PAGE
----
However, “[a]n abnormal FFR should by no means force an operator to perform PCI,” Dr. Fearon stressed, adding, “One always needs to incorporate the clinical scenario and good judgment, as well as the FFR result, into one's treatment decision.”

For example, diffuse disease may fare better with medical therapy or even CABG than with focal PCI, and a lesion located in a small side branch with tight ostial narrowing may not warrant PCI, he said.

Dr. Fearon cited FAME 2’s early end as its greatest limitation. To conduct the current analysis, researchers had to make assumptions about the durability and cost differences over time, he said. “However, these were conservative assumptions based on the literature, and the results were robust in sensitivity analyses.” Though additional follow-up data are expected, he noted, “a large proportion of patients crossed over from medical therapy to PCI once enrollment was discontinued, which may affect the longer term results.”

Also in an e-mail communication, Kishore J. Harjai, MD, of Geisinger Wyoming Valley (Wilkes-Barre, PA), reported being unsurprised that “the clinical benefit of PCI—less angina, better quality of life and reduced repeat revascularization—translated into cost-effectiveness. By performing PCI only in functionally significant lesions, the FAME 2 investigators weeded out those lesions which are visually severe but do not benefit from revascularization.”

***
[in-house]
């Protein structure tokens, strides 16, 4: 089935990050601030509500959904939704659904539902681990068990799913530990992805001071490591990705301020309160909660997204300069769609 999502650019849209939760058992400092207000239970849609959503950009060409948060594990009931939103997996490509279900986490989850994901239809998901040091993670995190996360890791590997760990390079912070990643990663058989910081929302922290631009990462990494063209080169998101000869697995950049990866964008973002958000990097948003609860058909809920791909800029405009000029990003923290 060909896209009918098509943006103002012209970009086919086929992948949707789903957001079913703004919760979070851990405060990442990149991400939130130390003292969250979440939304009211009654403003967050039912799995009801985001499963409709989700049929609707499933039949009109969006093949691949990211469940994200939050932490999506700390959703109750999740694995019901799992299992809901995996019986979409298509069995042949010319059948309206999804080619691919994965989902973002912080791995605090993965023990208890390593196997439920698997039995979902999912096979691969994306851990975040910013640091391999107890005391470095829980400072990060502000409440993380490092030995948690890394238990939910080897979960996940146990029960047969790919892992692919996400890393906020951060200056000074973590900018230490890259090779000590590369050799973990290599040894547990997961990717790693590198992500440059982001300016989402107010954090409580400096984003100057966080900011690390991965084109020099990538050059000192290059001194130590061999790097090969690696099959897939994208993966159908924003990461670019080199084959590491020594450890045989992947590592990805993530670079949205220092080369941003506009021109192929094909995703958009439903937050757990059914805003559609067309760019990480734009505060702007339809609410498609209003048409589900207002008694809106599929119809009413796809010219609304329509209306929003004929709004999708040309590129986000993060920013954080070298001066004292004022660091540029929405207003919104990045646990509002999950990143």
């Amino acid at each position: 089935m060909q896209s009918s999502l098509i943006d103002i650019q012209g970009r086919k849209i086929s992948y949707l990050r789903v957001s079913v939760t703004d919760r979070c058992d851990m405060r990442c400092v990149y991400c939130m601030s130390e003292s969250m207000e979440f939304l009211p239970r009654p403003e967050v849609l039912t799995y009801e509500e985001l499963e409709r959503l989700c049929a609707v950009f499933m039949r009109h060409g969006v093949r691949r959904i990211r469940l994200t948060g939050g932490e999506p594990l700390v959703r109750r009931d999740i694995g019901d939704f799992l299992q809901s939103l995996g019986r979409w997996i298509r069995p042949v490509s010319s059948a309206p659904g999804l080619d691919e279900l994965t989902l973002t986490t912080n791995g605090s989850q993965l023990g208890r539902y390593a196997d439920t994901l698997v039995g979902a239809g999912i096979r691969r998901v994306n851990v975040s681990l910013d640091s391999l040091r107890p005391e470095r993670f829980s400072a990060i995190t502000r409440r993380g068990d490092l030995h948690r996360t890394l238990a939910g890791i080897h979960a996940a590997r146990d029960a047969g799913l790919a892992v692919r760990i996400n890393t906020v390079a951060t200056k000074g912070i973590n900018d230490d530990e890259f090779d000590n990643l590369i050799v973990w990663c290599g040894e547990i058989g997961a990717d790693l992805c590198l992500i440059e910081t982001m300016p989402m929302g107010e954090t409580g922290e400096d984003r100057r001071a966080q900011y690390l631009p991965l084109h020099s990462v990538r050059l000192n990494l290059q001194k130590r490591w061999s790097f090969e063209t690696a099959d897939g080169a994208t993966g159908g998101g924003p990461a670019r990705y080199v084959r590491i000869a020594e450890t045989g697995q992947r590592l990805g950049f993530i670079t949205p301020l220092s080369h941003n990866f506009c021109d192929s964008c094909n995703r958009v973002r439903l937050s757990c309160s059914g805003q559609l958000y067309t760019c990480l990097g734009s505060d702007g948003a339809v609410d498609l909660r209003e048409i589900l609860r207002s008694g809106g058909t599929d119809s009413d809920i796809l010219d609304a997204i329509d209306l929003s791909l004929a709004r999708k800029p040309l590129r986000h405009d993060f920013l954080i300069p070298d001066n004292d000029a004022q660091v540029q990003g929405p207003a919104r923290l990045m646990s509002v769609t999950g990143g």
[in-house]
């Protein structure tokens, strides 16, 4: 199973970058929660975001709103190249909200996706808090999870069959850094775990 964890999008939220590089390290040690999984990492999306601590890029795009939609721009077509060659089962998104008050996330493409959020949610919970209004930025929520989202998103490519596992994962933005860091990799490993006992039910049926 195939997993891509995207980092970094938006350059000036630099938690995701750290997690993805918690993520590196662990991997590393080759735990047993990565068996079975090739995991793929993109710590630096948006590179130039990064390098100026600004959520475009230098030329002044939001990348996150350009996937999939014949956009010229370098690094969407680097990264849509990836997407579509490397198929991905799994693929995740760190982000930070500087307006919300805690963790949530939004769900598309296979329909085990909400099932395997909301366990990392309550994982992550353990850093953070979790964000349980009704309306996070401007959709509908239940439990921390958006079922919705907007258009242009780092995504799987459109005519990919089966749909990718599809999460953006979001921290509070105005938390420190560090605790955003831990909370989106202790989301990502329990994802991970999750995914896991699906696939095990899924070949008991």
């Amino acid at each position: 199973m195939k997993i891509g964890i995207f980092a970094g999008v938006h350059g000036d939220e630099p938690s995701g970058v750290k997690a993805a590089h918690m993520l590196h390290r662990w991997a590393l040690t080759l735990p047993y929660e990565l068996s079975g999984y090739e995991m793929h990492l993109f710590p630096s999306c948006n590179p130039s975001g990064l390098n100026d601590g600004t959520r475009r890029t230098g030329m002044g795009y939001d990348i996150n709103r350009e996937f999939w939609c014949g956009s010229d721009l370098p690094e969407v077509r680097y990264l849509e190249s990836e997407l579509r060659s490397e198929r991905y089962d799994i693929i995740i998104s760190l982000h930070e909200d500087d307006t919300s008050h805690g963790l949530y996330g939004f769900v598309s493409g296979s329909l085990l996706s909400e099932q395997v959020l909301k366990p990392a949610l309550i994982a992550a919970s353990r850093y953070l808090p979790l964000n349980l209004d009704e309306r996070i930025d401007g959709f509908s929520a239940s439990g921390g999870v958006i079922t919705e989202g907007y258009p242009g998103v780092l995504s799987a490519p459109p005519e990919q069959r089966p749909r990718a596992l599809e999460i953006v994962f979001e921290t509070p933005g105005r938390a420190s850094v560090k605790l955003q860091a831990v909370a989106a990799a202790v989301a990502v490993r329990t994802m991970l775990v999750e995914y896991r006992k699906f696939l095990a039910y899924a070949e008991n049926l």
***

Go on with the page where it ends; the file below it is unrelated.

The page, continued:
The COURAGE trial, which also compared optimal medical therapy with or without PCI in stable CAD patients, failed to show the cost-effectiveness of angiographically-guided PCI. But in FAME 2, the strategy differed by being FFR-guided and was thus cost-effective, he noted.

Time to Adjust Appropriate Use Criteria?

Importantly, the new “findings raise a controversy about appropriate use criteria (AUC) for PCI. More than three-quarters of patients in FAME 2 had angina class 2 or less. FFR-guided PCI is considered ‘inappropriate’ or ‘uncertain’ by the AUC in such patients,” Dr. Harjai commented. “I urge the American College of Cardiology to consider an urgent revision to AUC for this clinical scenario.”

Dr. Harjai reported that FFR is already a “huge” part of his own practice and, based on the current data, “should absolutely and immediately lead to more FFR utilization in stable, intermediate-severity lesions.” Cost-effectiveness, he added, is a “moving target.” Lower acquisition costs of DES, availability of new devices that further reduce revascularization, and development of noninvasive FFR testing may all change the equation.


Fearon WF, Shilane D, Pijls NHJ, et al. Cost-effectiveness of percutaneous coronary intervention in patients with stable coronary disease and abnormal fractional flow reserve. Circulation. 2013;Epub ahead of print.



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Caitlin E. Cox is News Editor of TCTMD and Associate Director, Editorial Content at the Cardiovascular Research Foundation. She produces the…

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  • The study was sponsored by St. Jude Medical.
  • Dr. Fearon reports receiving institutional research support from St. Jude Medical.
  • Dr. Harjai reports being CEO and cofounder of AUCPortal.org.